Thursday, March 5, 2015

Angels At The Gate (a book review)


In Angels At The Gate, another nameless woman from the bible comes to life under T.K. Thorne’s deft hand.  An amazing storyteller, Thorne takes us back in time to 1748 BCE.  It is the time of Abraham, of Lot, of men believed to be angels and messengers of God, and it is the time of the infamous Sodom and Gomorrah.

As she did in Noah’s Wife, Thorne gives us a brilliantly imagined alternate history. She gives a face, a name, a life to another faceless, nameless woman of the bible. Here it is Lot’s wife - Adira.

We follow the fortunes of this young woman.  Called Adir, a male’s name, Adira is raised as a boy.  As member of her stern but loving father’s caravan, she is schooled in the art of trade negotiations, the languages of the people in the lands they traverse, and duty.  Under the sterner hand of the caravan’s cook, Chiram, she learns the meaning of hard work, loss and loyalty.

She observes and appreciates the freedom allowed her male persona, which the females around her will never know.  The woman in her stirs; however, every time the tall blue-eyed stranger comes near. Though the man and his brother are thought to be messengers of god, she cannot help the feelings and the fervent wish, at least for him, to reveal the woman she is.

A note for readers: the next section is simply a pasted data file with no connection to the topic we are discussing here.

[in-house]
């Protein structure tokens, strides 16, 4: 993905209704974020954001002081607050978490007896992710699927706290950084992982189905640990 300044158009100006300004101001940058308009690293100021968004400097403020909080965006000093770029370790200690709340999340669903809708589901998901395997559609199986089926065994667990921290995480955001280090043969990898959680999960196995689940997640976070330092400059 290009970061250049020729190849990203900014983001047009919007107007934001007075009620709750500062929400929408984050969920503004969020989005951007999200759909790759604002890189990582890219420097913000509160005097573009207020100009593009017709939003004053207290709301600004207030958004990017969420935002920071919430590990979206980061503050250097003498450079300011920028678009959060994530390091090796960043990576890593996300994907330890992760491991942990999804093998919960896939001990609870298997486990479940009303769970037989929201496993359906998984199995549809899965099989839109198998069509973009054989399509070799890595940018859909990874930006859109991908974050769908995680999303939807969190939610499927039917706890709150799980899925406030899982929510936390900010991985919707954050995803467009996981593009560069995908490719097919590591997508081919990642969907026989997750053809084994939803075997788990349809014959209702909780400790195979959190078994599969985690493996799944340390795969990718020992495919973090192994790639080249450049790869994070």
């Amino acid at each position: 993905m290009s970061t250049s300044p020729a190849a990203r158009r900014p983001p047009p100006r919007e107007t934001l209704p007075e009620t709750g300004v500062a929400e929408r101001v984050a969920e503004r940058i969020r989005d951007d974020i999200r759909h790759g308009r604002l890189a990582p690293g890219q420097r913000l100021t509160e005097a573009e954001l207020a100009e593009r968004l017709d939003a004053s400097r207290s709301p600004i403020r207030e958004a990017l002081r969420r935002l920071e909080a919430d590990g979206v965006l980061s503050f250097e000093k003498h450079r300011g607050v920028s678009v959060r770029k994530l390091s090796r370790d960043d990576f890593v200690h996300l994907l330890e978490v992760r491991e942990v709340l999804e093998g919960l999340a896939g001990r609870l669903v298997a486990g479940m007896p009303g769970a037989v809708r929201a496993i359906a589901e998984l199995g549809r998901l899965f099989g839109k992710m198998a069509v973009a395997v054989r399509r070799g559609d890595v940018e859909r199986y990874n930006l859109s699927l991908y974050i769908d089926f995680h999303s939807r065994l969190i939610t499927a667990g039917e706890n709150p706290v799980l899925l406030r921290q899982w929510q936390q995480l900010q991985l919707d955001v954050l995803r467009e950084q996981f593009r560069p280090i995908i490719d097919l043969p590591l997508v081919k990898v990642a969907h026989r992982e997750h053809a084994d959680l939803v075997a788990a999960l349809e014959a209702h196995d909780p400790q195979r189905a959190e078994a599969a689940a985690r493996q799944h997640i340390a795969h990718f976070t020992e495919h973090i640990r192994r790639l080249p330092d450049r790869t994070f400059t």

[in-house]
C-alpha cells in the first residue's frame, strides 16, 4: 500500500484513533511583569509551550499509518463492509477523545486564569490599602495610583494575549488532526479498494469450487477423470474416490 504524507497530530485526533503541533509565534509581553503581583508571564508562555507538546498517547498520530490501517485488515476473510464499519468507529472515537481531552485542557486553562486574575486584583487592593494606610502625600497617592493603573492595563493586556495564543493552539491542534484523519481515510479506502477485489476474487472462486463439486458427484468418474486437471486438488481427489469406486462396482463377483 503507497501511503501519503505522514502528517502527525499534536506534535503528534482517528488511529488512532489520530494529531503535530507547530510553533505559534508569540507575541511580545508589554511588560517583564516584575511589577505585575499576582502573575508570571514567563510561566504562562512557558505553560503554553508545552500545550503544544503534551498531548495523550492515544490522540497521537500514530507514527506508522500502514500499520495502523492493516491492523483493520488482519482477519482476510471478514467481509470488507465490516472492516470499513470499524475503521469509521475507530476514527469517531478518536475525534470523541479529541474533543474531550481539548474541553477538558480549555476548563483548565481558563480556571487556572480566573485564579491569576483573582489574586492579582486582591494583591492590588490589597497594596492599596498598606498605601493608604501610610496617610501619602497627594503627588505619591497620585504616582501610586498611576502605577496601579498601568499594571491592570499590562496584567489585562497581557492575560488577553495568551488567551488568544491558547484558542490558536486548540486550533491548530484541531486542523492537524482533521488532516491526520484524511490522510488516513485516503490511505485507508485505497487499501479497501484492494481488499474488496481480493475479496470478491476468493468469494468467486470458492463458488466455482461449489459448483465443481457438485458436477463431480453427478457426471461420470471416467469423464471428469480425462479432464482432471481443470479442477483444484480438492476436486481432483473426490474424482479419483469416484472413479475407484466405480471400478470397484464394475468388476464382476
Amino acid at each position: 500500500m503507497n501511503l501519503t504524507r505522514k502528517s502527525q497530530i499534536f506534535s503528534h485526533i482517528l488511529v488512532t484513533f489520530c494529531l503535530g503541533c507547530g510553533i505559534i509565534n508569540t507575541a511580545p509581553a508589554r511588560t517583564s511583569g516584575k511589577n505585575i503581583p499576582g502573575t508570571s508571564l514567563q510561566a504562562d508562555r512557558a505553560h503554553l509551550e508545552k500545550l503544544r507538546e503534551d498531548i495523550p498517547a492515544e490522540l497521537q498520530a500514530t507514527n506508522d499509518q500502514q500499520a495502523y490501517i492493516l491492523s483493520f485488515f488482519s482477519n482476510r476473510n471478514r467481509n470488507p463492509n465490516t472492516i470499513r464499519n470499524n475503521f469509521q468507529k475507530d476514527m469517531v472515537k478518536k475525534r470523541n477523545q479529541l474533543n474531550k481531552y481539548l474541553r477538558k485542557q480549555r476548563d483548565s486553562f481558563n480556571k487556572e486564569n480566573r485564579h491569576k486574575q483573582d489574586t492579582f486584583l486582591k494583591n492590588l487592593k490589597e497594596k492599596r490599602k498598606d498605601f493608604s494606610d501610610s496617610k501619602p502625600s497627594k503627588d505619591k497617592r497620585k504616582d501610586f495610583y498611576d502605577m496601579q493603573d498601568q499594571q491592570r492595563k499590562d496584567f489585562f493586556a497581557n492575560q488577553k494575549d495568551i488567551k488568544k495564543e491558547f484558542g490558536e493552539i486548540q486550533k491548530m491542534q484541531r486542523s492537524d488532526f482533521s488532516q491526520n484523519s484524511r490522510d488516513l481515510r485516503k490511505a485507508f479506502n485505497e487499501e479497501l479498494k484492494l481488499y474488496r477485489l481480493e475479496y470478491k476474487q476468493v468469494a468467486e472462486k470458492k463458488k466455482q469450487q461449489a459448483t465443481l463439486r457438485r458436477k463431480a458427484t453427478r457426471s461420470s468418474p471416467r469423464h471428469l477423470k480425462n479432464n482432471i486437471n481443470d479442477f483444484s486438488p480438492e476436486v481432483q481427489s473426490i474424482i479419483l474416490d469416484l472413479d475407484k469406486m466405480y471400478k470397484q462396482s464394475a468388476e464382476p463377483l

Adira’s father sees his daughter coming to an age where her womanhood becomes obvious.  It is a dangerous thing among the tribes, this deception.  A woman would be put to death for daring such.  He tells Adira she must go live with women relatives, but Adira balks and gets her way to stay one more time.

The reprieve is cut short all too soon, and her cherished childhood comes to an abrupt end.  The life she knew and people she loved are ripped away.  With only her faithful and much loved dog, Nami, she embarks on a path in pursuit of the messengers of god.  The winding path takes her through trials and triumphs, and eventually to Lot’s house and Sodom.  To tell you more would require a ‘spoiler alert’ and I will not do that.

Thorne’s agile imagination and extensive research, give Adira a believable history - a name, a life and a story worthy of writing and reading about.  Here we have the story of the woman who would be Lot’s wife, Adira, imagined as it could have been, and who can say Thorne didn’t channel it as it really was.





1 comment:

Laura Parenteau said...

Love the way you capture the feel of the story without giving any spoilers. Great review for a great book! --The Author's Sister